Flushing out a heating system before installing a replacement boiler is a requirement under the UK’s 2005 Building Regulations, but completely new systems and extensions to systems also need to be flushed, cleansed and inhibited. Worcester Bosch’s director of technical communication and product management, Martyn Bridges, provides his advice for maintaining a heating system through flushing and cleansing.
1. Survey the system before you start
Fully surveying the existing heating system before you start will help to identify any radiators that are not working, as well as any hidden areas of the system that need to be considered. In general, you’ll get a better idea of the general condition of the system’s condition, allowing you to use the most beneficial water treatment procedure possible.
2. Follow the code of practice
British Standard 7593 is the code of practice for treating water in domestic hot water central heating systems and states that you must fit a corrosion inhibitor to all wet central heating systems when the system is filled. Additionally, you must flush systems with a chemical cleaner to remove installation debris and flux residues. If you’re working with an older system, flush it with a cleanser using powered assistance, to remove sludge prior to boiler replacement.
3. Don’t take new systems for granted
Even though a system may be new, this doesn’t protect it from potential water quality issues. New systems will begin to show visible magnetite within just one to two days of installation. This contamination can block radiators, inhibiting the heat transfer from the heating system into the household and forcing the boiler to work harder.
With refined components and smaller water passages now commonplace, it doesn’t take a large amount of sediment from an unclean heating system to clog up the waterways in a modern condensing boiler. It is important therefore, to regularly perform a full system cleanse to keep an appliance running efficiently.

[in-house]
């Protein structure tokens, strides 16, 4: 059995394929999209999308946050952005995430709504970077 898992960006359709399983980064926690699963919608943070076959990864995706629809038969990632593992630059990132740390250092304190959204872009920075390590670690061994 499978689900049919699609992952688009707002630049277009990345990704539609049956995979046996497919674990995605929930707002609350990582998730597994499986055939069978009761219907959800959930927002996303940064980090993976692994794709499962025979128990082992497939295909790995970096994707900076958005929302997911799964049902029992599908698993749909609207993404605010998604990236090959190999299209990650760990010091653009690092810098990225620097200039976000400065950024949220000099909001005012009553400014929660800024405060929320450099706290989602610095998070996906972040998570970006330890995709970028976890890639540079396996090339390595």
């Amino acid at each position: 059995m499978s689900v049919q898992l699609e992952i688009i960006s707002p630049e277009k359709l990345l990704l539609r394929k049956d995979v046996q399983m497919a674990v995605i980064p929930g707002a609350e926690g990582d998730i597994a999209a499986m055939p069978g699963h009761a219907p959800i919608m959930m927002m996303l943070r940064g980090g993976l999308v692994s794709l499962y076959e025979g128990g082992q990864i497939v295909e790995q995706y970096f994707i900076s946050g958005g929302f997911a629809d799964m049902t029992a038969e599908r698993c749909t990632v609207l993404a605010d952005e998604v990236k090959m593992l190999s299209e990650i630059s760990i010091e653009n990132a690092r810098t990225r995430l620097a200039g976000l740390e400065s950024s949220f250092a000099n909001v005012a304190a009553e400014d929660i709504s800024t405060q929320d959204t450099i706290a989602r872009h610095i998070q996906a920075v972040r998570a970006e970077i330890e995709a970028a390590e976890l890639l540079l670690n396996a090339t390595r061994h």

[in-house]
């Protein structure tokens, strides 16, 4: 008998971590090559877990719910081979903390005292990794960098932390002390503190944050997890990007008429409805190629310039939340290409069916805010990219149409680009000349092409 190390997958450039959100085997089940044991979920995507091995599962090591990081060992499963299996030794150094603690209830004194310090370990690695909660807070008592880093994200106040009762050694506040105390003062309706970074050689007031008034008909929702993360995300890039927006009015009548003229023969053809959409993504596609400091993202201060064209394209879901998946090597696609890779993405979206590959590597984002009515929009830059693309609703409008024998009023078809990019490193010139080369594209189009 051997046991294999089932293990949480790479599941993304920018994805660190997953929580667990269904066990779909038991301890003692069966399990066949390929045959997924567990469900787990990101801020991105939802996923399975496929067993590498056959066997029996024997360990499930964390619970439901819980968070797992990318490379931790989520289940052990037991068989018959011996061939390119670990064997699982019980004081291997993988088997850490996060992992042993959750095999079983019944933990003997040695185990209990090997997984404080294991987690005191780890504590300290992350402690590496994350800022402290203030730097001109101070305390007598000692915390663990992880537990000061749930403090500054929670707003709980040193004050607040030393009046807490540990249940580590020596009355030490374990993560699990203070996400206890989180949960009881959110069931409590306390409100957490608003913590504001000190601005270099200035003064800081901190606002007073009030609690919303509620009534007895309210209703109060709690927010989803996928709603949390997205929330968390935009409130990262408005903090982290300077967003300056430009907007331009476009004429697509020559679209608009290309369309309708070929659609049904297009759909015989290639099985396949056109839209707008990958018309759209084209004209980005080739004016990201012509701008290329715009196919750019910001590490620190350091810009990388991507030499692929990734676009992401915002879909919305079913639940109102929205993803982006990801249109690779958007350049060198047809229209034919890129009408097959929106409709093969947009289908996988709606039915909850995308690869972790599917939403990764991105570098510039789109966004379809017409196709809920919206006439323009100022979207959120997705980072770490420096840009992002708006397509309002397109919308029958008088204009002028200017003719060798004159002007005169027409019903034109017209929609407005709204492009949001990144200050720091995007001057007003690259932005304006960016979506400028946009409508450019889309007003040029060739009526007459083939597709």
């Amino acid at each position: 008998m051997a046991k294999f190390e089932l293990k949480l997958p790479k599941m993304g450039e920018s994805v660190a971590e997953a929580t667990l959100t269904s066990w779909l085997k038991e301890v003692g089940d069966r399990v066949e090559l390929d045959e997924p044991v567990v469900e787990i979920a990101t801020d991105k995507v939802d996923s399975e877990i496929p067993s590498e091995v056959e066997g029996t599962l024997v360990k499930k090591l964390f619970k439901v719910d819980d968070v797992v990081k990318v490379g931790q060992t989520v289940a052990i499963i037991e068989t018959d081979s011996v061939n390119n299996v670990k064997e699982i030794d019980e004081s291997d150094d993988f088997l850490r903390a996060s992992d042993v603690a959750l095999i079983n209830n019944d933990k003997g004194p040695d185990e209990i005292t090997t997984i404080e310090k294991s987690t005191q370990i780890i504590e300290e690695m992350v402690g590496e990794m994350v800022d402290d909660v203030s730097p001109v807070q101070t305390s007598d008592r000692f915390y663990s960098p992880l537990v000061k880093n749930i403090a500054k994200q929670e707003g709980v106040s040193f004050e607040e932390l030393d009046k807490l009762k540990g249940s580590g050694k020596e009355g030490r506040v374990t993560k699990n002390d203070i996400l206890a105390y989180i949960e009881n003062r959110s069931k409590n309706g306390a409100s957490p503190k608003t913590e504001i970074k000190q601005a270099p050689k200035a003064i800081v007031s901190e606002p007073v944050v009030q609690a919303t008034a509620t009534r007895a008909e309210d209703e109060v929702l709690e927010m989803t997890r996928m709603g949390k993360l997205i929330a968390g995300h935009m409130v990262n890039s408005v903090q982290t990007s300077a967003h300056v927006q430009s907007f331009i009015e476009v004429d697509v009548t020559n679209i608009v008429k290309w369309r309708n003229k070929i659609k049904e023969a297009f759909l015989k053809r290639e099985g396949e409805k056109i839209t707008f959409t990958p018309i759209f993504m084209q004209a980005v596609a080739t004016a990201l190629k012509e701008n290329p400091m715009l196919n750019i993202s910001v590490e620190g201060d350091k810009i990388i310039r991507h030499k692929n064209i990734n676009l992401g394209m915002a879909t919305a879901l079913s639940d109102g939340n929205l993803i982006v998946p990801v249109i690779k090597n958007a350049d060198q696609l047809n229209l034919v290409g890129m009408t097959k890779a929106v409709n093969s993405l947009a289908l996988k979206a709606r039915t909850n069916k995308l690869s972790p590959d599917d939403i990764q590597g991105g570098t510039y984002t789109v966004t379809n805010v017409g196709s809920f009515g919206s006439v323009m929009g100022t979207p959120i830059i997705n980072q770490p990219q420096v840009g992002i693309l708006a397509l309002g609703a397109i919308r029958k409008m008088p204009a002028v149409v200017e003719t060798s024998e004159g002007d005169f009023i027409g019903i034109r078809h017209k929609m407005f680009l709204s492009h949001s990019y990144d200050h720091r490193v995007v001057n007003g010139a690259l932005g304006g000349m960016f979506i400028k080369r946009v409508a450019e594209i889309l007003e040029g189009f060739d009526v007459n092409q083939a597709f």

4. Remember the radiators
Radiators form an integral part of many heating systems, yet they can be easily overlooked. Cold spots are one of the most regular occurrences, and can sometimes be simply fixed by bleeding the radiator. It is important that you demonstrate to the customer how to perform this procedure as well as how to top the system up if it’s a sealed system, to save both you and your customer from an unnecessary call-out.
5. Fit a system filter
With a wide range of system filters now available, it is important to find the correct one for the heating system that you are working with. For instance, a twin-action system filter captures magnetic and non-magnetic contaminants. As relatively low-cost additions to a heating system, system filters can help to keep costs down in the short term while helping to reap long-term financial savings and increase boiler efficiency.
6. Test the water’s turbidity
Testing the turbidity of the water is a simple way of checking just how clean the heating system is. A turbidity tube can be used to monitor the discharge water from the system, and to ensure that the contaminants have been cleared successfully during the power flushing process. Demonstrating the cleanliness of the water in the system will provide a good incentive for homeowners to make water treatment a regular part of maintaining their heating systems.
7. Choose the correct flush
To prevent a system from becoming lethargic, installers should use either a gravity or a power flush until the contamination has been cleared from the system.
8. Keep the use of oil, grease and flux to a minimum
Oils, grease and flux are regularly used in the installation of a heating system to help join copper pipes and protect metal components. However, these materials should be used sparingly as they can cause damage to a heating system and reduce a boiler’s performance.